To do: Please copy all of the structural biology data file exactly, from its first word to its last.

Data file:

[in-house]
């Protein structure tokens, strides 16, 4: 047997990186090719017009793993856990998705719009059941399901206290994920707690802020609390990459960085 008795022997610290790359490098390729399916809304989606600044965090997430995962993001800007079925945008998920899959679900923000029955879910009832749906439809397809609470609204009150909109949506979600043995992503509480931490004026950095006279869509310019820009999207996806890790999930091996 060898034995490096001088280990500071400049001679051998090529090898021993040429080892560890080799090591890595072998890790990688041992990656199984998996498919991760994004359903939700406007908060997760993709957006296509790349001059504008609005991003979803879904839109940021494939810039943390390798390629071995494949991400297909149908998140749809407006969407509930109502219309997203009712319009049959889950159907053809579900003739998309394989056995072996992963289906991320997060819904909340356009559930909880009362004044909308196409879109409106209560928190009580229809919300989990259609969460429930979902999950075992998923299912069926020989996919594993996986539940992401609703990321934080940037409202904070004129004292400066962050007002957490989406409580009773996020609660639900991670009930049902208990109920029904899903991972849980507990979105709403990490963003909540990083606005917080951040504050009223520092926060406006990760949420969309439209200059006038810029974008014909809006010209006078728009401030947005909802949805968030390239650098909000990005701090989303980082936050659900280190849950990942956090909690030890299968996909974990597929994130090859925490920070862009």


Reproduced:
[in-house]
């Protein structure tokens, strides 16, 4: 047997990186090719017009793993856990998705719009059941399901206290994920707690802020609390990459960085 008795022997610290790359490098390729399916809304989606600044965090997430995962993001800007079925945008998920899959679900923000029955879910009832749906439809397809609470609204009150909109949506979600043995992503509480931490004026950095006279869509310019820009999207996806890790999930091996 060898034995490096001088280990500071400049001679051998090529090898021993040429080892560890080799090591890595072998890790990688041992990656199984998996498919991760994004359903939700406007908060997760993709957006296509790349001059504008609005991003979803879904839109940021494939810039943390390798390629071995494949991400297909149908998140749809407006969407509930109502219309997203009712319009049959889950159907053809579900003739998309394989056995072996992963289906991320997060819904909340356009559930909880009362004044909308196409879109409106209560928190009580229809919300989990259609969460429930979902999950075992998923299912069926020989996919594993996986539940992401609703990321934080940037409202904070004129004292400066962050007002957490989406409580009773996020609660639900991670009930049902208990109920029904899903991972849980507990979105709403990490963003909540990083606005917080951040504050009223520092926060406006990760949420969309439209200059006038810029974008014909809006010209006078728009401030947005909802949805968030390239650098909000990005701090989303980082936050659900280190849950990942956090909690030890299968996909974990597929994130090859925490920070862009």